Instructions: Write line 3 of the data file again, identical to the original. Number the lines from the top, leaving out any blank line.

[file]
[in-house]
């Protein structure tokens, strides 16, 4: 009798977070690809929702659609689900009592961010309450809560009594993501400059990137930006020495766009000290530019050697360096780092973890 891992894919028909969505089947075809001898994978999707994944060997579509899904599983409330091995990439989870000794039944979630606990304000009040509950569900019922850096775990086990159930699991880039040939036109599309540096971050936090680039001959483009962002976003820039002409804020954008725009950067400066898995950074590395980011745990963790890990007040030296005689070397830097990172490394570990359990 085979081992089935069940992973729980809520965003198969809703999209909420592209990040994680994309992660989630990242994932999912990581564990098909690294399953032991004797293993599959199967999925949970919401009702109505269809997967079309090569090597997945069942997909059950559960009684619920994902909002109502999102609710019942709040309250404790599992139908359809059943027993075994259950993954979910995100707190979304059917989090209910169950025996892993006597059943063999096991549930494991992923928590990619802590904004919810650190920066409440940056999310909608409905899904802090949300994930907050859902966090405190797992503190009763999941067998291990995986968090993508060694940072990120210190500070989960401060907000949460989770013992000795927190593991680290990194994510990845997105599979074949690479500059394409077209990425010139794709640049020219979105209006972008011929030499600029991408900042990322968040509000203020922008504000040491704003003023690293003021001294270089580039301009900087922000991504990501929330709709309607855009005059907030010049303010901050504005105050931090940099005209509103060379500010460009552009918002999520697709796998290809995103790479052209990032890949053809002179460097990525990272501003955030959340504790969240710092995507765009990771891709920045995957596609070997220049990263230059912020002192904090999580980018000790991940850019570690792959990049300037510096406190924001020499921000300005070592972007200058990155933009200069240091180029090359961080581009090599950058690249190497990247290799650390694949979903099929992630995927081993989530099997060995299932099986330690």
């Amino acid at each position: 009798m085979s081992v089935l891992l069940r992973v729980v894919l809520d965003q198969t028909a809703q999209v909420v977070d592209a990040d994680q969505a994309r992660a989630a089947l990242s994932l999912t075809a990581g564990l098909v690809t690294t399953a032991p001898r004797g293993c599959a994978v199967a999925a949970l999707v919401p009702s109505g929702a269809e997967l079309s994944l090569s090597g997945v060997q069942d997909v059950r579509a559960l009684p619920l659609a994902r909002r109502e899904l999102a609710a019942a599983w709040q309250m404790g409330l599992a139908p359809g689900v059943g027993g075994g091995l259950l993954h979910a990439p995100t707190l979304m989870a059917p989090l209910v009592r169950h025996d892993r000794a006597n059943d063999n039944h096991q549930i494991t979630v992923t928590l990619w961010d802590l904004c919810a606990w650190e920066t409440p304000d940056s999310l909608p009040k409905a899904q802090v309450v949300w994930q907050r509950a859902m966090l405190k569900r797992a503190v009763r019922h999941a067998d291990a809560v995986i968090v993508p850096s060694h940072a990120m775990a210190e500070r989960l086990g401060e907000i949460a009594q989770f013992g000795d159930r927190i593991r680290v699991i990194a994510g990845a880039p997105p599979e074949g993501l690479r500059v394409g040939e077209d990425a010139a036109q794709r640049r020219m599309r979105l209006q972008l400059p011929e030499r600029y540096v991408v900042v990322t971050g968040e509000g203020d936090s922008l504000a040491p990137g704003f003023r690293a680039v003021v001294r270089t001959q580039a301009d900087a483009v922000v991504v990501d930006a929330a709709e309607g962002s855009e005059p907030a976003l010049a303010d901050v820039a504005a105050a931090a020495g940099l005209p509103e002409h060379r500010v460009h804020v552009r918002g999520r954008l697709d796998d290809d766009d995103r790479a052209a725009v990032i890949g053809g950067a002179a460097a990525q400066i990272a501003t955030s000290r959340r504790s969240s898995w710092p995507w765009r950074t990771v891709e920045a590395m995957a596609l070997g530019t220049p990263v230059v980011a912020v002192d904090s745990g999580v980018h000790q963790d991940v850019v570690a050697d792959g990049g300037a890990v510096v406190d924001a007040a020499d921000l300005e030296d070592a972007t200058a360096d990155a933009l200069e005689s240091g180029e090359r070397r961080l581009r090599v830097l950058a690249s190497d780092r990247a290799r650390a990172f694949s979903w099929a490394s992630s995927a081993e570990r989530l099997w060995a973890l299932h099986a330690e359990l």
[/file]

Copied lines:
């Amino acid at each position: 009798m085979s081992v089935l891992l069940r992973v729980v894919l809520d965003q198969t028909a809703q999209v909420v977070d592209a990040d994680q969505a994309r992660a989630a089947l990242s994932l999912t075809a990581g564990l098909v690809t690294t399953a032991p001898r004797g293993c599959a994978v199967a999925a949970l999707v919401p009702s109505g929702a269809e997967l079309s994944l090569s090597g997945v060997q069942d997909v059950r579509a559960l009684p619920l659609a994902r909002r109502e899904l999102a609710a019942a599983w709040q309250m404790g409330l599992a139908p359809g689900v059943g027993g075994g091995l259950l993954h979910a990439p995100t707190l979304m989870a059917p989090l209910v009592r169950h025996d892993r000794a006597n059943d063999n039944h096991q549930i494991t979630v992923t928590l990619w961010d802590l904004c919810a606990w650190e920066t409440p304000d940056s999310l909608p009040k409905a899904q802090v309450v949300w994930q907050r509950a859902m966090l405190k569900r797992a503190v009763r019922h999941a067998d291990a809560v995986i968090v993508p850096s060694h940072a990120m775990a210190e500070r989960l086990g401060e907000i949460a009594q989770f013992g000795d159930r927190i593991r680290v699991i990194a994510g990845a880039p997105p599979e074949g993501l690479r500059v394409g040939e077209d990425a010139a036109q794709r640049r020219m599309r979105l209006q972008l400059p011929e030499r600029y540096v991408v900042v990322t971050g968040e509000g203020d936090s922008l504000a040491p990137g704003f003023r690293a680039v003021v001294r270089t001959q580039a301009d900087a483009v922000v991504v990501d930006a929330a709709e309607g962002s855009e005059p907030a976003l010049a303010d901050v820039a504005a105050a931090a020495g940099l005209p509103e002409h060379r500010v460009h804020v552009r918002g999520r954008l697709d796998d290809d766009d995103r790479a052209a725009v990032i890949g053809g950067a002179a460097a990525q400066i990272a501003t955030s000290r959340r504790s969240s898995w710092p995507w765009r950074t990771v891709e920045a590395m995957a596609l070997g530019t220049p990263v230059v980011a912020v002192d904090s745990g999580v980018h000790q963790d991940v850019v570690a050697d792959g990049g300037a890990v510096v406190d924001a007040a020499d921000l300005e030296d070592a972007t200058a360096d990155a933009l200069e005689s240091g180029e090359r070397r961080l581009r090599v830097l950058a690249s190497d780092r990247a290799r650390a990172f694949s979903w099929a490394s992630s995927a081993e570990r989530l099997w060995a973890l299932h099986a330690e359990l």